Zain and Mohammad wash up on a beach in Greece and then swim from there to Turkey at what is just the beginning of their long journey hoping to get to the U.K. it seems such an unlikely goal but they are gritty kids. On the beach they meet an elderly man called Jesus, he rescues them but in turn they rescue him and he becomes their travelling companion. He is difficult and worst of all is a very bad alcoholic but Zain feels a responsibility for him even if Mohammad is less keen, but then Mohammad is 14 and very self absorbed, understandable in one so young who has been wrenched from everything he knows and loves. Zain is sensible, he manages Mohammad so well, he promised his mum as they left that he would always look after his little brother and this is a promise he is determined to keep. These three will travel through country after country on their quest but on the way they will find strength and love and discover who they are along the way. The boys will discover that Jesus has a secret, they will cope with his alcoholism, they will become separated and there will be danger and sadness galore. The scenes at the end of the book are totally stunning and incredibly moving, tears were shed. 

I only have a tiny criticism of this book, it is just slightly too long and could have been tighter in places but really it is one of those treasures of a story that we need in our lives right now. It is moving and topical. I was cheering for these boys from the start. 

Thanks to the publishers and to Netgalley for giving me access to this lovely book.

The Grace Year by Kim Liggett

This book is fabulous. Fabulous! 

I’ve been talking about it to anybody who will listen since I started it. Then I was eking it out so that it lasted longer. And now I don’t even know where to start to write about it. It is being marketed as being YA, but I’d argue that it is for anybody. 

The girls of the County are sent away for a year, into a fenced area in the wilderness. On their return, bedraggled, broken, injured and unable to talk of their experiences, they never speak of their time away on The Grace Year. Before they even head away they are chosen as brides by the eligible men of the village. This includes those who have found an excuse to get rid of their loyal wives on feeble excuses to get at one of the new crop of eligible new brides. It is the beginning of the horror of this story. It is going to get way more uncomfortable!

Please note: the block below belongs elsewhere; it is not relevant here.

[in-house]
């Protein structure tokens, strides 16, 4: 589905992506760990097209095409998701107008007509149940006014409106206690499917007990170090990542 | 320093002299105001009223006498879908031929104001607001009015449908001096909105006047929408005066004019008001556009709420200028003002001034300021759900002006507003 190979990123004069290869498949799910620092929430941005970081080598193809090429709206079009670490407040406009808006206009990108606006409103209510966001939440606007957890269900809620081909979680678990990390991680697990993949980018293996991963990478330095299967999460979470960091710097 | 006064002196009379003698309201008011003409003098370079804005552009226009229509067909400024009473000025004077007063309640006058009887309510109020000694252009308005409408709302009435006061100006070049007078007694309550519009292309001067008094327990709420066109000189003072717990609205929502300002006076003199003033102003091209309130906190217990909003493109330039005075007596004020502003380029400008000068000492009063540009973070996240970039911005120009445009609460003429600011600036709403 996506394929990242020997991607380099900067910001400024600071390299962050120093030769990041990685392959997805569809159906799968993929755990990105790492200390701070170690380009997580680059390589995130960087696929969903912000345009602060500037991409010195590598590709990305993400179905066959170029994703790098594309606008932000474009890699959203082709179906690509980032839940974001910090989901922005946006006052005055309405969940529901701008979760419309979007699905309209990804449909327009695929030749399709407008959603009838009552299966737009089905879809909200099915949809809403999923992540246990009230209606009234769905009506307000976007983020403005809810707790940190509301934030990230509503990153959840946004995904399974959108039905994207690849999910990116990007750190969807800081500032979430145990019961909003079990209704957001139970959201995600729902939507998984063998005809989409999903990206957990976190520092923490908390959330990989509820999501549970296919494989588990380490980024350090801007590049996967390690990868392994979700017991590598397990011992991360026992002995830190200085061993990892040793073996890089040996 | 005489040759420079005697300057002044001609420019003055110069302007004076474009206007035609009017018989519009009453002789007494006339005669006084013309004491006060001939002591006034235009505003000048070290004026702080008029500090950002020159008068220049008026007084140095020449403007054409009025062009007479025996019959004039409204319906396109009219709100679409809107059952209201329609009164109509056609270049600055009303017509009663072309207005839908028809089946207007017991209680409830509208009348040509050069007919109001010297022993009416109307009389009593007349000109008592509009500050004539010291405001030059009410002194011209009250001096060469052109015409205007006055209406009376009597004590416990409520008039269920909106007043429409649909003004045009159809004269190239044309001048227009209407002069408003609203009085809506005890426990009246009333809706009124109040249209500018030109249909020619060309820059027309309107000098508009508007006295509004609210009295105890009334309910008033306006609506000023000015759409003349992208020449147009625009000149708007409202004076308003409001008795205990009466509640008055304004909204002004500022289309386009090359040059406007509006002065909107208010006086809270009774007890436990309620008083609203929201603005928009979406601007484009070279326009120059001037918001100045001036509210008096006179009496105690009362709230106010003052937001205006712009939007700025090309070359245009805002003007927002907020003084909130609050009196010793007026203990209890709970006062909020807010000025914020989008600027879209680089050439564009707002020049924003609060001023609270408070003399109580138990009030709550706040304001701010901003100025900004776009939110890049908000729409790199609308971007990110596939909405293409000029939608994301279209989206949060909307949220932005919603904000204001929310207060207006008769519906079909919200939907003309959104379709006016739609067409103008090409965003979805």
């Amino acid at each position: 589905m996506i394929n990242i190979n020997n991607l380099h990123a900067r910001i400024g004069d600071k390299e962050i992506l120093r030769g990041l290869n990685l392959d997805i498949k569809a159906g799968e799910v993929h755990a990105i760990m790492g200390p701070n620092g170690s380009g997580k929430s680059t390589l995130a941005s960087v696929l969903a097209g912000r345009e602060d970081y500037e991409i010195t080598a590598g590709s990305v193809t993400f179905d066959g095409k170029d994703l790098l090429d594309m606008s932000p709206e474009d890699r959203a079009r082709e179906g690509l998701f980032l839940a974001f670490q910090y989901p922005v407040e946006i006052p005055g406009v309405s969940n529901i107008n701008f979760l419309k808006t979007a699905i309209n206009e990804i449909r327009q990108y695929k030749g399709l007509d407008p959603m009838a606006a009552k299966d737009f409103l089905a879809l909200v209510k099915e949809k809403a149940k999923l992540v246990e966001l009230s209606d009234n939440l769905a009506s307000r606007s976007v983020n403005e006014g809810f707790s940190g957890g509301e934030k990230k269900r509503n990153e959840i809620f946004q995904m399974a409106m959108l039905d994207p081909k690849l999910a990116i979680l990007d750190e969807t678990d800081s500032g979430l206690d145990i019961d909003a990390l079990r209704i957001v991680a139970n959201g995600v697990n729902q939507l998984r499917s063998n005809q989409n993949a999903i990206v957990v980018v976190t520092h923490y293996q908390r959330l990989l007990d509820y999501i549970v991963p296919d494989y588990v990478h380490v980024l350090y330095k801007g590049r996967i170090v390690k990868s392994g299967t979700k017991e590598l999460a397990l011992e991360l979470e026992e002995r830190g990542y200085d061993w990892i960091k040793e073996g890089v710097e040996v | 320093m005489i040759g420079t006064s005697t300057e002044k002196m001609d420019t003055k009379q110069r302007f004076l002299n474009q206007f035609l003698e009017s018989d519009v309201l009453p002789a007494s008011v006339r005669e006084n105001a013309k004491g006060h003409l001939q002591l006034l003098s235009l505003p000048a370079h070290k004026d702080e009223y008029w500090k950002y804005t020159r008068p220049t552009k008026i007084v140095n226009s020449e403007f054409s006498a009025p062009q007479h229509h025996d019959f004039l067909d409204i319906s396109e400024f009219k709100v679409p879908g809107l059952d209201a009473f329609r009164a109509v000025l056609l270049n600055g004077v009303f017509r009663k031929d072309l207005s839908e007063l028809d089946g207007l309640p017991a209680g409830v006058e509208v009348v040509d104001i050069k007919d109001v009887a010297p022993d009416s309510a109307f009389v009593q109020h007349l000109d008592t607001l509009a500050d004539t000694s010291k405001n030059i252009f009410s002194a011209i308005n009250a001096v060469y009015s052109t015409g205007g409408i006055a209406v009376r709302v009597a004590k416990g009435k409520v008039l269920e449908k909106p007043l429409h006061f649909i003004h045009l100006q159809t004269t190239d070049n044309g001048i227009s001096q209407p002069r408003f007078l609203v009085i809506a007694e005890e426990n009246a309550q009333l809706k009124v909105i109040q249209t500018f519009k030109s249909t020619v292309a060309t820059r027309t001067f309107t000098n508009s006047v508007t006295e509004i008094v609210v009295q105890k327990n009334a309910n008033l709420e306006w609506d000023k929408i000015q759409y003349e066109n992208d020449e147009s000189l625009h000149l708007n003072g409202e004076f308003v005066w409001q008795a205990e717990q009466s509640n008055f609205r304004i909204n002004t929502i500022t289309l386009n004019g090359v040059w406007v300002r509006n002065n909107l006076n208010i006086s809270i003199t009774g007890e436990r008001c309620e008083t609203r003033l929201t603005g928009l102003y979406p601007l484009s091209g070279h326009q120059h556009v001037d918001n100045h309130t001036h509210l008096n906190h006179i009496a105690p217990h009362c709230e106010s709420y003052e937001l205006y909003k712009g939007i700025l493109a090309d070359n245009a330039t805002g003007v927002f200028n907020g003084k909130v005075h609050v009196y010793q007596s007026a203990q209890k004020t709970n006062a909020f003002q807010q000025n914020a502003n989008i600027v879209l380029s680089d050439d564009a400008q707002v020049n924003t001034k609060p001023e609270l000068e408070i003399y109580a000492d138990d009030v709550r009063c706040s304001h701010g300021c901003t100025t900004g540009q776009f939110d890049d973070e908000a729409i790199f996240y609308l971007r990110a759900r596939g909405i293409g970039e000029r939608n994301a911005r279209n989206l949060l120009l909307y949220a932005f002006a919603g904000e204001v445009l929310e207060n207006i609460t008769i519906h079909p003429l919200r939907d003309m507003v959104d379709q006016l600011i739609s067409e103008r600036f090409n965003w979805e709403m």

Tierney our heroine is plucky and sharp. The other girls don’t like her, they are suspicious of her for many reasons but partly because she is friends with Michael, who chooses her in the betrothal ceremony and also because her father has set her up by teaching her practical skills, these are skills none of the other girls have. They have been trained to serve and kowtow to the men, not Tierney, she’s a fighter. As they head into the awfulness of the Grace Year she is going to need every tiny scrap of her feistiness. 

There is so much in this book. It requires a certain amount of grit to cope with its horror. Tierney is so awesome. There are so many favourite moments in this book, she finds seeds sewn lovingly into her cloak, the love scene, the fearsome way she deals with the psychological persecution of the awful mean girls and their terrible leader. 

If you like a dystopian fiction this is going to make you very very happy. Thanks to Netgalley and the publisher for giving me access to this great novel.

Land of Fences by Mark Smith

I’ve been very invested in the survival of Finn, Rowdy, Kas and Ray. I’ve been rooting for them since the very beginning of The Road to Winter, the first book in this series. This book is what I call a hook book, a book that gets young men reading, I have a bunch of Yr 11 boys at school who are hanging out to get their hands on this one, I was really pleased to get an advance copy from Netgalley, thanks to Text Publishing for approving me for this. 

The story picks up with a marvellous opening scene of Finn and Kas swimming in the rockpools and surf of the bay, there is a great sense of happiness and calm and the love between these two is so beautiful to read. Then this is shattered immediately as they become aware of the advance of troops to their town who declare it uninhabitable and out of bounds. The team are on the run again but get caught almost immediately and transported to a processing centre where they are tagged with trackers. Of course nothing is as simple as that. Finn’s mortal enemies Ramsay and Tusker are still causing him trouble and this time they mean to take him out completely. They are now in positions of power and have the backing of the new regional powers. This is disastrous for Finn and Kas.